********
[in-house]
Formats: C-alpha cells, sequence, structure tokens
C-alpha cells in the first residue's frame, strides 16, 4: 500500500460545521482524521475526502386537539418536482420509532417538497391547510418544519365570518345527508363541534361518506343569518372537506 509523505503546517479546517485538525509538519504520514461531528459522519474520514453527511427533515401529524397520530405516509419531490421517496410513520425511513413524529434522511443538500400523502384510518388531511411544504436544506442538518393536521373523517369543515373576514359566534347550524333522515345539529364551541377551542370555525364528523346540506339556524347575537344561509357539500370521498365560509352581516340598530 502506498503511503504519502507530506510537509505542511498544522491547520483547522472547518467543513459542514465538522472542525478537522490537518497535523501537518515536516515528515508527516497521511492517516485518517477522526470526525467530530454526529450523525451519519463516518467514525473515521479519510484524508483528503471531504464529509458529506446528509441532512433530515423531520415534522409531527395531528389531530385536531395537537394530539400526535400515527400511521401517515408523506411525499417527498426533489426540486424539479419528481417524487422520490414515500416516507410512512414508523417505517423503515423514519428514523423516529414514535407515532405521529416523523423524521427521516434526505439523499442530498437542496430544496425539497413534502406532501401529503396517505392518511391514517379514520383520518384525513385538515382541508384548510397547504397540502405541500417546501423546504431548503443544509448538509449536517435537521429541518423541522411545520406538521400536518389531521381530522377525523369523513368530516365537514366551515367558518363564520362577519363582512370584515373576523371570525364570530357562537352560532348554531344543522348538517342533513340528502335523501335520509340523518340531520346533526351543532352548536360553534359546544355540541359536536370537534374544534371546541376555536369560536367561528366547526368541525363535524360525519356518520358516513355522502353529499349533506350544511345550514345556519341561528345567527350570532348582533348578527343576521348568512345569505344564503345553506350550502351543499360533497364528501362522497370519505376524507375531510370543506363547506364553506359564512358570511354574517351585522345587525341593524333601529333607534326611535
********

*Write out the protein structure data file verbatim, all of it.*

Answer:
[in-house]
Formats: C-alpha cells, sequence, structure tokens
C-alpha cells in the first residue's frame, strides 16, 4: 500500500460545521482524521475526502386537539418536482420509532417538497391547510418544519365570518345527508363541534361518506343569518372537506 509523505503546517479546517485538525509538519504520514461531528459522519474520514453527511427533515401529524397520530405516509419531490421517496410513520425511513413524529434522511443538500400523502384510518388531511411544504436544506442538518393536521373523517369543515373576514359566534347550524333522515345539529364551541377551542370555525364528523346540506339556524347575537344561509357539500370521498365560509352581516340598530 502506498503511503504519502507530506510537509505542511498544522491547520483547522472547518467543513459542514465538522472542525478537522490537518497535523501537518515536516515528515508527516497521511492517516485518517477522526470526525467530530454526529450523525451519519463516518467514525473515521479519510484524508483528503471531504464529509458529506446528509441532512433530515423531520415534522409531527395531528389531530385536531395537537394530539400526535400515527400511521401517515408523506411525499417527498426533489426540486424539479419528481417524487422520490414515500416516507410512512414508523417505517423503515423514519428514523423516529414514535407515532405521529416523523423524521427521516434526505439523499442530498437542496430544496425539497413534502406532501401529503396517505392518511391514517379514520383520518384525513385538515382541508384548510397547504397540502405541500417546501423546504431548503443544509448538509449536517435537521429541518423541522411545520406538521400536518389531521381530522377525523369523513368530516365537514366551515367558518363564520362577519363582512370584515373576523371570525364570530357562537352560532348554531344543522348538517342533513340528502335523501335520509340523518340531520346533526351543532352548536360553534359546544355540541359536536370537534374544534371546541376555536369560536367561528366547526368541525363535524360525519356518520358516513355522502353529499349533506350544511345550514345556519341561528345567527350570532348582533348578527343576521348568512345569505344564503345553506350550502351543499360533497364528501362522497370519505376524507375531510370543506363547506364553506359564512358570511354574517351585522345587525341593524333601529333607534326611535